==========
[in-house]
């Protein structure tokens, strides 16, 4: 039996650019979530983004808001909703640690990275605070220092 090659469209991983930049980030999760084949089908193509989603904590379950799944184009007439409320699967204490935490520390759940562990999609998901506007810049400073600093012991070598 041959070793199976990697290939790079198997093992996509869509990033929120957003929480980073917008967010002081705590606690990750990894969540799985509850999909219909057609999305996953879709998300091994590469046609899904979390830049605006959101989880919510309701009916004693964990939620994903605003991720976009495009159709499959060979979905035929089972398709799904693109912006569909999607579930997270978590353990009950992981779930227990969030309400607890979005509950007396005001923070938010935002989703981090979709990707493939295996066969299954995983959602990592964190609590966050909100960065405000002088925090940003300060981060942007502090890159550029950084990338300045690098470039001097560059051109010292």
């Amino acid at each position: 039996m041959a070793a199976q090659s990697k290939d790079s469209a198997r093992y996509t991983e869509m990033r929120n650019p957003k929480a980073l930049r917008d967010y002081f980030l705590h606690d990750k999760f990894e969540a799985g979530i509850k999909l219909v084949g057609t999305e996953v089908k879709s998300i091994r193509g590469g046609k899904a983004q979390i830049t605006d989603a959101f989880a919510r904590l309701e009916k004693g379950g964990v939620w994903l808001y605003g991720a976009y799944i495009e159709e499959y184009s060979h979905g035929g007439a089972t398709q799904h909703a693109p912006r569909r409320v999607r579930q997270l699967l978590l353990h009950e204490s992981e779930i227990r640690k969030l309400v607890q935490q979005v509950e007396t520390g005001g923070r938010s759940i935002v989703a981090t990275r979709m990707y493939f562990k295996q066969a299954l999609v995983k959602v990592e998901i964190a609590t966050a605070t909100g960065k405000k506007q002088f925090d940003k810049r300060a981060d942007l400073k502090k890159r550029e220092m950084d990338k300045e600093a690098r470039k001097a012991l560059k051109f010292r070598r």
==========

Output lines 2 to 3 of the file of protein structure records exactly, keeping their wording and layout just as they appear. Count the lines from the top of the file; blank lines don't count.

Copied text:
């Protein structure tokens, strides 16, 4: 039996650019979530983004808001909703640690990275605070220092 090659469209991983930049980030999760084949089908193509989603904590379950799944184009007439409320699967204490935490520390759940562990999609998901506007810049400073600093012991070598 041959070793199976990697290939790079198997093992996509869509990033929120957003929480980073917008967010002081705590606690990750990894969540799985509850999909219909057609999305996953879709998300091994590469046609899904979390830049605006959101989880919510309701009916004693964990939620994903605003991720976009495009159709499959060979979905035929089972398709799904693109912006569909999607579930997270978590353990009950992981779930227990969030309400607890979005509950007396005001923070938010935002989703981090979709990707493939295996066969299954995983959602990592964190609590966050909100960065405000002088925090940003300060981060942007502090890159550029950084990338300045690098470039001097560059051109010292």
């Amino acid at each position: 039996m041959a070793a199976q090659s990697k290939d790079s469209a198997r093992y996509t991983e869509m990033r929120n650019p957003k929480a980073l930049r917008d967010y002081f980030l705590h606690d990750k999760f990894e969540a799985g979530i509850k999909l219909v084949g057609t999305e996953v089908k879709s998300i091994r193509g590469g046609k899904a983004q979390i830049t605006d989603a959101f989880a919510r904590l309701e009916k004693g379950g964990v939620w994903l808001y605003g991720a976009y799944i495009e159709e499959y184009s060979h979905g035929g007439a089972t398709q799904h909703a693109p912006r569909r409320v999607r579930q997270l699967l978590l353990h009950e204490s992981e779930i227990r640690k969030l309400v607890q935490q979005v509950e007396t520390g005001g923070r938010s759940i935002v989703a981090t990275r979709m990707y493939f562990k295996q066969a299954l999609v995983k959602v990592e998901i964190a609590t966050a605070t909100g960065k405000k506007q002088f925090d940003k810049r300060a981060d942007l400073k502090k890159r550029e220092m950084d990338k300045e600093a690098r470039k001097a012991l560059k051109f010292r070598r």